Useful maintenance collections in SCCM – System Center Configuration Manager

By | 26.06.2017

Duplicate hostnames

Sometimes System Center Configuration Manager  (SCCM) doesn’t manage to merge resources together when you create a resource for OSD. When it’s finished setting up, SCCM adds it through the configured discovery methods, which rarely ends in two resources with the same name. You can create a collection with this query to find those resources:

select R.ResourceID, R.ResourceType, R.Name, R.SMSUniqueIdentifier, R.ResourceDomainORWorkgroup, R.Client
from SMS_R_System as r full join SMS_R_System as s1 on s1.ResourceId = r.ResourceId full join SMS_R_System as s2 on s2.Name = s1.Name
where s1.Name = s2.Name and s1.ResourceId != s2.ResourceId

If duplicate resources are picked up by this collection, I verify the agent is working fine, I check the creation date and MAC addresses of both resources and if they’ve been there for a couple of days, I just delete the one not showing an active agent.

Software Update Point (SUP) – Monitor if WSUS server is configured in the registry

Especially after migrations, where a WSUS was configured by GPO, it happens that the SCCM agent can’t configure the SUP as WSUS server in the registry. In the WUAHandler.log you find the error “Group policy settings were overwritten by a higher authority (Domain Controller)”. In that case, deleting C:\Windows\System32\GroupPolicy\Machine\registry.pol followed by a restart of  the SCCM agent usually solves this issue. But there might be other issues which needs to take care of, if these keys are missing.

The compliance setting might look like this:

CI WSUS registry

Here you have to enter the URL of your SUP:

CI WSUS registry

SCUP settings not configured in registry

A similar collection can check if SCUP registry keys are missing. In case you are using SCUP, you should have configured the Windows Update Service to accept trusted publisher certificates. Otherwise the Windows Update Agent can’t install signed 3rd party updates, for example for Adobe Flash Player.
Clients missing those keys might have a general problem applying GPOs.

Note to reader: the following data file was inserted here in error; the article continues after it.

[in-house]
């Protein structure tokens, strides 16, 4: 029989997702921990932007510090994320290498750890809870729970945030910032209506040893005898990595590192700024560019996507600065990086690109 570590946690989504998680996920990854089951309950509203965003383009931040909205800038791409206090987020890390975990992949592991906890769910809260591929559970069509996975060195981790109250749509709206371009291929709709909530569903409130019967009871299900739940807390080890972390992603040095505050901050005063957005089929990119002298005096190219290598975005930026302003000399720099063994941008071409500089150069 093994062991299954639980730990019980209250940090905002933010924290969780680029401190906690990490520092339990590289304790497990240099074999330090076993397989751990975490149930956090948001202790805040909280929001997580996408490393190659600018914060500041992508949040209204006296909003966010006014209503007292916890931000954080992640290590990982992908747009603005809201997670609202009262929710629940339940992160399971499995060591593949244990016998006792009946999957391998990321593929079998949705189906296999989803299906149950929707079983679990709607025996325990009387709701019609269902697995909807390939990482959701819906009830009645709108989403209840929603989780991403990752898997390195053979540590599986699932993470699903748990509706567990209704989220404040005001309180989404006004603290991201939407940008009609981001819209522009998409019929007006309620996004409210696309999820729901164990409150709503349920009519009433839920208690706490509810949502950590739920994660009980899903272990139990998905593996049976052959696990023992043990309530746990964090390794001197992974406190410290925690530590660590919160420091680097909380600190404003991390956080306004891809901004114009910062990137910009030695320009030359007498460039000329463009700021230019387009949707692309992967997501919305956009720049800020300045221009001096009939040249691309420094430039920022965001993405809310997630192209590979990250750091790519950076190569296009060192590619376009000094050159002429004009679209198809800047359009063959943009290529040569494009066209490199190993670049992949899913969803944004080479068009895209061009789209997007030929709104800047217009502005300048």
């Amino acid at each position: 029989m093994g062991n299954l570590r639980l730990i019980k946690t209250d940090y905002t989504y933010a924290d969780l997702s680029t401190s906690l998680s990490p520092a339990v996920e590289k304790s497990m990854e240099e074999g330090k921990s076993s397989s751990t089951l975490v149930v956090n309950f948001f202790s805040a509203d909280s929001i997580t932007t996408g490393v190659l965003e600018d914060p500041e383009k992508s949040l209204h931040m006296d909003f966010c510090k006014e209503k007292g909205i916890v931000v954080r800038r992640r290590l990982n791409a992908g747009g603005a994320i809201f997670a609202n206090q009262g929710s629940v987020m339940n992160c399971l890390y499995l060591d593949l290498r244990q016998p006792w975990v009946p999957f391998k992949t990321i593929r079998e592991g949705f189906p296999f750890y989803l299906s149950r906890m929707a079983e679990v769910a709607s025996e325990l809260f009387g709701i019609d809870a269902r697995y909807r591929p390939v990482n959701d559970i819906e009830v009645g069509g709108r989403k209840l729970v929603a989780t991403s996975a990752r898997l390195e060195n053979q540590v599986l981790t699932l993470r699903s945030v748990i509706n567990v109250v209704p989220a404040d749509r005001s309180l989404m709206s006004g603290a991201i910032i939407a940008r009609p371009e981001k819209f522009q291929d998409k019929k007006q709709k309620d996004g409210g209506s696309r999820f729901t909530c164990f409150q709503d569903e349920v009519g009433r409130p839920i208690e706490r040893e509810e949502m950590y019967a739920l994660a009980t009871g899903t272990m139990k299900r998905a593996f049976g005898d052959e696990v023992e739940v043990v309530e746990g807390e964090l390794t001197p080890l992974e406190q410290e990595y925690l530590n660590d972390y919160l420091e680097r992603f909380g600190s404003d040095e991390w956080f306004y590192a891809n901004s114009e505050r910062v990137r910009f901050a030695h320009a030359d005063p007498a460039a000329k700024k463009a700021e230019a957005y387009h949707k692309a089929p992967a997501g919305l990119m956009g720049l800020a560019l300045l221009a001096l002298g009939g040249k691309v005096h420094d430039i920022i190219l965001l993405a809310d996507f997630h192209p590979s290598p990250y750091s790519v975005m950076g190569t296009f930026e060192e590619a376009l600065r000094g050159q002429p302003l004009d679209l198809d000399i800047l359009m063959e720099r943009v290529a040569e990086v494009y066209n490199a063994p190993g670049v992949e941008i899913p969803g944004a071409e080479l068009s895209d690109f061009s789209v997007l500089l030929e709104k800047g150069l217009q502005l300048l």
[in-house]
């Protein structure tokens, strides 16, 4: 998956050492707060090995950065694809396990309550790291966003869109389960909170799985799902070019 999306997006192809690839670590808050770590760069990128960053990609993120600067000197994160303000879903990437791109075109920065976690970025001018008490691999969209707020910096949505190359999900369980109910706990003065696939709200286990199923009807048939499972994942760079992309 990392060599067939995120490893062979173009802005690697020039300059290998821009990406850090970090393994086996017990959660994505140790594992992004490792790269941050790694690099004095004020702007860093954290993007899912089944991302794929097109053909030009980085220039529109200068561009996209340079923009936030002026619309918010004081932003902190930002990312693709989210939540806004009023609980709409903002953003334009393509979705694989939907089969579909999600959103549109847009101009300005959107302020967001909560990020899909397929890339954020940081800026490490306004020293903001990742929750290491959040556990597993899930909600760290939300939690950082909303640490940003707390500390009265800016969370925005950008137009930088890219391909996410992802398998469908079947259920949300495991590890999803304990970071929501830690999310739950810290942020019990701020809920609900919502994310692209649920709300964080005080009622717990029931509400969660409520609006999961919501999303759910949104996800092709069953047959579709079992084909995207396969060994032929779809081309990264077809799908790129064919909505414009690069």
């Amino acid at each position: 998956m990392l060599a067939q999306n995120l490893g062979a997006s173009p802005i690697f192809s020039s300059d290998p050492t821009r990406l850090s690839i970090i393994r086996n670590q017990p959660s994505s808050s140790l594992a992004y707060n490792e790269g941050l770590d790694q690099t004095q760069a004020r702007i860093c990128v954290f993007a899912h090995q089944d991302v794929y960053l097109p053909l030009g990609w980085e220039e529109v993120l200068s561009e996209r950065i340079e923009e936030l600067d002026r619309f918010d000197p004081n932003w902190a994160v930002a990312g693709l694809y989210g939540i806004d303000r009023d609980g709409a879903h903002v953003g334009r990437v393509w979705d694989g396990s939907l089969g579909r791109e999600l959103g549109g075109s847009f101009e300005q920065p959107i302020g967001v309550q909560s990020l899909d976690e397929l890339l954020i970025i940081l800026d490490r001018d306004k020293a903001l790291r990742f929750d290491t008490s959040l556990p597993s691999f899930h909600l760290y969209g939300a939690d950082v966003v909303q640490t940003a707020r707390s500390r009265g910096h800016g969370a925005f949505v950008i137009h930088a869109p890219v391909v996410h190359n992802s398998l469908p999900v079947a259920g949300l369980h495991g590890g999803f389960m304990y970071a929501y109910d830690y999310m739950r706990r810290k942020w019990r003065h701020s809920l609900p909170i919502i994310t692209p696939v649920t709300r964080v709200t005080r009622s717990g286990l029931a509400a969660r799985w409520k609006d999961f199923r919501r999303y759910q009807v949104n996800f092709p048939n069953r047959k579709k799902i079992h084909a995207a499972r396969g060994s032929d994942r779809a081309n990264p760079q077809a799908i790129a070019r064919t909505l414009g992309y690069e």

CI SCUP registry

CI SCUP registry

Clients without agent

To identify clients without an installed SCCM agent:

select SMS_R_System.ResourceId, SMS_R_System.ResourceType, SMS_R_System.Name, SMS_R_System.SMSUniqueIdentifier, SMS_R_System.ResourceDomainORWorkgroup, SMS_R_System.Client from SMS_R_System where SMS_R_System.Client is null or SMS_R_System.Client = “0”

Clients with agent version not up to date

To identify clients having trouble updating to the latest SCCM agent version:

select SMS_R_SYSTEM.ResourceID,SMS_R_SYSTEM.ResourceType,SMS_R_SYSTEM.Name,SMS_R_SYSTEM.SMSUniqueIdentifier,SMS_R_SYSTEM.ResourceDomainORWorkgroup,SMS_R_SYSTEM.Client from SMS_R_System where SMS_R_System.ClientVersion != “5.00.8498.1008”

Inactive clients

It’s worth having a look on the inactive clients. The agent can fail, either in normal operation or during an update installation. Those clients show up as inactive because the SCCM agent isn’t working anymore. At the moment I am using a semi automated task to identify those clients. I create a txt file with the hostnames of all inactive clients and run a Powershell to check if one of it is online. As soon as I’ve updated the Powershell to get the clients directly from SCCM, I will update the post.

Collection query:

select SMS_R_SYSTEM.ResourceID,SMS_R_SYSTEM.ResourceType,SMS_R_SYSTEM.Name,SMS_R_SYSTEM.SMSUniqueIdentifier,SMS_R_SYSTEM.ResourceDomainORWorkgroup,SMS_R_SYSTEM.Client from SMS_R_System inner join SMS_G_System_CH_ClientSummary on SMS_G_System_CH_ClientSummary.ResourceId = SMS_R_System.ResourceId where SMS_G_System_CH_ClientSummary.ClientActiveStatus = 0

Powershell:

Usually you will get clients which simply were offline. When you check ccmexec.log, you might find broken SCCM agents as well.

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